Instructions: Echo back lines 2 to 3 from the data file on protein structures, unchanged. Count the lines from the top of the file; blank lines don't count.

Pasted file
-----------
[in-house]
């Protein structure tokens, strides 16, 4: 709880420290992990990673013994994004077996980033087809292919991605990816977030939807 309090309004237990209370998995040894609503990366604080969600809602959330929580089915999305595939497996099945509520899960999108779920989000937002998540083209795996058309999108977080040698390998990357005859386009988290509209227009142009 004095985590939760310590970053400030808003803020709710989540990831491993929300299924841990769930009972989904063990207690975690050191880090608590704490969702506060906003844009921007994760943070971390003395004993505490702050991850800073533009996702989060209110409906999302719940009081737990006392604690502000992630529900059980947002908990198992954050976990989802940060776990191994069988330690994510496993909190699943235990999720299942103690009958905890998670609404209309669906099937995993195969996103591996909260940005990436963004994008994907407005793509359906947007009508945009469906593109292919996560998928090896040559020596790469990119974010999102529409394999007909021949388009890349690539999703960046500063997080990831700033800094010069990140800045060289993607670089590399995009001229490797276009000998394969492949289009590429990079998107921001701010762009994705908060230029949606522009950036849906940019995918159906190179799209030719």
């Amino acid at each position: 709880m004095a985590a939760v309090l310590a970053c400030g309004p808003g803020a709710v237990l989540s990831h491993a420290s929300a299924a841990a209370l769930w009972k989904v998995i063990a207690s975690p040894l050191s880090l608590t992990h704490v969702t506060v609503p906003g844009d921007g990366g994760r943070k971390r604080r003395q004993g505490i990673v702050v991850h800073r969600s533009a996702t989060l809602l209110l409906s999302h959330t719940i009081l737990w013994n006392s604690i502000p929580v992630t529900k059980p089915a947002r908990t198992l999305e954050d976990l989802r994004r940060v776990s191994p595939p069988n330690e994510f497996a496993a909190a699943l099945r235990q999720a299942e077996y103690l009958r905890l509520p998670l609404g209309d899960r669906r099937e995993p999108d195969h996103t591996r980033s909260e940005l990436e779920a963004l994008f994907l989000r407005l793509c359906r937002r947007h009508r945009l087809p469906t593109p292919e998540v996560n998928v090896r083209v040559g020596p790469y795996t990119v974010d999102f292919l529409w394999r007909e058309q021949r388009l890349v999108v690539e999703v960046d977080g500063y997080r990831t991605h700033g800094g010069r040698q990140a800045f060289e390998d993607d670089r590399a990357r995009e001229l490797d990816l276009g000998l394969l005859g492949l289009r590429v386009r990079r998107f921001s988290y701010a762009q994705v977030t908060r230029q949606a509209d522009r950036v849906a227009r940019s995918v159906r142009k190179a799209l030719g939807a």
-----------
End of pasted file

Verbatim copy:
């Protein structure tokens, strides 16, 4: 709880420290992990990673013994994004077996980033087809292919991605990816977030939807 309090309004237990209370998995040894609503990366604080969600809602959330929580089915999305595939497996099945509520899960999108779920989000937002998540083209795996058309999108977080040698390998990357005859386009988290509209227009142009 004095985590939760310590970053400030808003803020709710989540990831491993929300299924841990769930009972989904063990207690975690050191880090608590704490969702506060906003844009921007994760943070971390003395004993505490702050991850800073533009996702989060209110409906999302719940009081737990006392604690502000992630529900059980947002908990198992954050976990989802940060776990191994069988330690994510496993909190699943235990999720299942103690009958905890998670609404209309669906099937995993195969996103591996909260940005990436963004994008994907407005793509359906947007009508945009469906593109292919996560998928090896040559020596790469990119974010999102529409394999007909021949388009890349690539999703960046500063997080990831700033800094010069990140800045060289993607670089590399995009001229490797276009000998394969492949289009590429990079998107921001701010762009994705908060230029949606522009950036849906940019995918159906190179799209030719």
């Amino acid at each position: 709880m004095a985590a939760v309090l310590a970053c400030g309004p808003g803020a709710v237990l989540s990831h491993a420290s929300a299924a841990a209370l769930w009972k989904v998995i063990a207690s975690p040894l050191s880090l608590t992990h704490v969702t506060v609503p906003g844009d921007g990366g994760r943070k971390r604080r003395q004993g505490i990673v702050v991850h800073r969600s533009a996702t989060l809602l209110l409906s999302h959330t719940i009081l737990w013994n006392s604690i502000p929580v992630t529900k059980p089915a947002r908990t198992l999305e954050d976990l989802r994004r940060v776990s191994p595939p069988n330690e994510f497996a496993a909190a699943l099945r235990q999720a299942e077996y103690l009958r905890l509520p998670l609404g209309d899960r669906r099937e995993p999108d195969h996103t591996r980033s909260e940005l990436e779920a963004l994008f994907l989000r407005l793509c359906r937002r947007h009508r945009l087809p469906t593109p292919e998540v996560n998928v090896r083209v040559g020596p790469y795996t990119v974010d999102f292919l529409w394999r007909e058309q021949r388009l890349v999108v690539e999703v960046d977080g500063y997080r990831t991605h700033g800094g010069r040698q990140a800045f060289e390998d993607d670089r590399a990357r995009e001229l490797d990816l276009g000998l394969l005859g492949l289009r590429v386009r990079r998107f921001s988290y701010a762009q994705v977030t908060r230029q949606a509209d522009r950036v849906a227009r940019s995918v159906r142009k190179a799209l030719g939807a």